We are grateful to the Southampton Amnesty group for sending us this text.


Dangerous new bill proposed by the government

The right to protest is fundamental to a free and fair society.  It’s a right we have fought long and hard for.  Without the right to protest, accountability and freedom suffers.

A New Policing Bill

The Government’s new policing Bill gets the balance dangerously wrong.  Such an enormous and unprecedented extension of policing powers will put too much power in the hands of the state, to effectively ban protests – including peaceful ones – should they see fit.

Vigil for Sarah Everard

Worse still, this Bill alongside other efforts by the UK Government to threaten and dilute other fundamental rights and freedoms.  The claims of excessive force used by Metropolitan police against women attending a vigil for Sarah Everard on 13 March, beggars belief, and is a stark and timely warning about precisely why Parliament must not grant police further powers to stop peaceful protest.

Racism and discrimination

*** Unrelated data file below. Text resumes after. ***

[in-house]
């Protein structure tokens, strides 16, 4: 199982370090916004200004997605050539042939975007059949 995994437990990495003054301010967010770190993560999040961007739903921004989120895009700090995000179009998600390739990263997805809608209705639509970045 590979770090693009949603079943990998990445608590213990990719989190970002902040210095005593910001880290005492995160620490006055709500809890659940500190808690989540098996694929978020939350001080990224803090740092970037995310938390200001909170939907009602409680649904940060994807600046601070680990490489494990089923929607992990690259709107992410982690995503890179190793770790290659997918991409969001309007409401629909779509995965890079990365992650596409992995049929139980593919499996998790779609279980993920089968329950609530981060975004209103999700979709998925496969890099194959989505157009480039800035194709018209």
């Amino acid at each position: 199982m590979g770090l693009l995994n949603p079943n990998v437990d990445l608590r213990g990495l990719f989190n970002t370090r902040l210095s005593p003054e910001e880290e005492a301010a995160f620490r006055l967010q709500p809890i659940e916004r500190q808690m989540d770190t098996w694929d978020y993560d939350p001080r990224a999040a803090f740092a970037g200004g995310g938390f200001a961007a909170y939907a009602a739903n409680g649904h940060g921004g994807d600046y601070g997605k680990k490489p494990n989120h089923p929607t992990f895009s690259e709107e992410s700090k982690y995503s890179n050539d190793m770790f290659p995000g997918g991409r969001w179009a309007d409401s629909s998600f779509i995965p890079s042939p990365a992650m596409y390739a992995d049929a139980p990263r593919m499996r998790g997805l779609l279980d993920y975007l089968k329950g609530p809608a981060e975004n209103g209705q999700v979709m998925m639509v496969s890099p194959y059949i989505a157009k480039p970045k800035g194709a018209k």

As well as preventing peaceful protest, sections of this Bill will most likely disproportionately impact  people who are in the minority and increase the racism and discrimination that is experienced by many of them.  For example, measures to enhance stop & search and restrict the right to roam, precisely at a time when the UK Government should be working to address these issues.

This is not the path to a free and just society.  This is the path to a clampdown on our centuries old rights of freedom of movement, expression and assembly.  This is entirely incompatible with the UK’s self-image as a place of liberty.

We cannot allow this clampdown to happen.  Take action and call on our Prime Minister to put the brakes on the Bill and stop the assault on our freedoms.

Text taken from Amnesty International